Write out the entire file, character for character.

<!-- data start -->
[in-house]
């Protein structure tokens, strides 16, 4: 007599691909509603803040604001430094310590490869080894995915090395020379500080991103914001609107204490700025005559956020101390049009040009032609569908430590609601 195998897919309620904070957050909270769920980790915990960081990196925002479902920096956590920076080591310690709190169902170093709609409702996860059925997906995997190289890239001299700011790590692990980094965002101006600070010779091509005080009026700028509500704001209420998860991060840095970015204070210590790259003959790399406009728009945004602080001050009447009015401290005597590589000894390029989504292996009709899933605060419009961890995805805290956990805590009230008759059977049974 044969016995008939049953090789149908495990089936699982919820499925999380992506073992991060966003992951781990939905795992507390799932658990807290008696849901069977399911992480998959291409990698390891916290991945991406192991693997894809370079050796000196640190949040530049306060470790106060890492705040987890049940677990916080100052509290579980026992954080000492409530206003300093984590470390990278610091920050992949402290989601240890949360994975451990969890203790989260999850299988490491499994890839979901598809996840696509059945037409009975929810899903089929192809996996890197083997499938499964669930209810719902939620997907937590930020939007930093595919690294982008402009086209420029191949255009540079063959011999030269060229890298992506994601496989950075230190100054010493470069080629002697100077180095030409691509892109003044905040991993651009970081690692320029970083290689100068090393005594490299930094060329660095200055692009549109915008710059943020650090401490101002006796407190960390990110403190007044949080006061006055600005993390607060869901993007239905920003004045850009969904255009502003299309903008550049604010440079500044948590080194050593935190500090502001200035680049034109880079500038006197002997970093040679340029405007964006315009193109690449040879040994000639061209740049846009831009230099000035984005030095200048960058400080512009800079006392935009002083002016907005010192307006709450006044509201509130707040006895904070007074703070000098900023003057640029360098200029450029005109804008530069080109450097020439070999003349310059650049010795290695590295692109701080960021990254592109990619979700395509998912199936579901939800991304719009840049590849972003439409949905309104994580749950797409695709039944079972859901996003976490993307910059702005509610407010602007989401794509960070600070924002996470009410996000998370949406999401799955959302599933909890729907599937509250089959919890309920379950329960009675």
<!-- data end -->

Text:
[in-house]
């Protein structure tokens, strides 16, 4: 007599691909509603803040604001430094310590490869080894995915090395020379500080991103914001609107204490700025005559956020101390049009040009032609569908430590609601 195998897919309620904070957050909270769920980790915990960081990196925002479902920096956590920076080591310690709190169902170093709609409702996860059925997906995997190289890239001299700011790590692990980094965002101006600070010779091509005080009026700028509500704001209420998860991060840095970015204070210590790259003959790399406009728009945004602080001050009447009015401290005597590589000894390029989504292996009709899933605060419009961890995805805290956990805590009230008759059977049974 044969016995008939049953090789149908495990089936699982919820499925999380992506073992991060966003992951781990939905795992507390799932658990807290008696849901069977399911992480998959291409990698390891916290991945991406192991693997894809370079050796000196640190949040530049306060470790106060890492705040987890049940677990916080100052509290579980026992954080000492409530206003300093984590470390990278610091920050992949402290989601240890949360994975451990969890203790989260999850299988490491499994890839979901598809996840696509059945037409009975929810899903089929192809996996890197083997499938499964669930209810719902939620997907937590930020939007930093595919690294982008402009086209420029191949255009540079063959011999030269060229890298992506994601496989950075230190100054010493470069080629002697100077180095030409691509892109003044905040991993651009970081690692320029970083290689100068090393005594490299930094060329660095200055692009549109915008710059943020650090401490101002006796407190960390990110403190007044949080006061006055600005993390607060869901993007239905920003004045850009969904255009502003299309903008550049604010440079500044948590080194050593935190500090502001200035680049034109880079500038006197002997970093040679340029405007964006315009193109690449040879040994000639061209740049846009831009230099000035984005030095200048960058400080512009800079006392935009002083002016907005010192307006709450006044509201509130707040006895904070007074703070000098900023003057640029360098200029450029005109804008530069080109450097020439070999003349310059650049010795290695590295692109701080960021990254592109990619979700395509998912199936579901939800991304719009840049590849972003439409949905309104994580749950797409695709039944079972859901996003976490993307910059702005509610407010602007989401794509960070600070924002996470009410996000998370949406999401799955959302599933909890729907599937509250089959919890309920379950329960009675």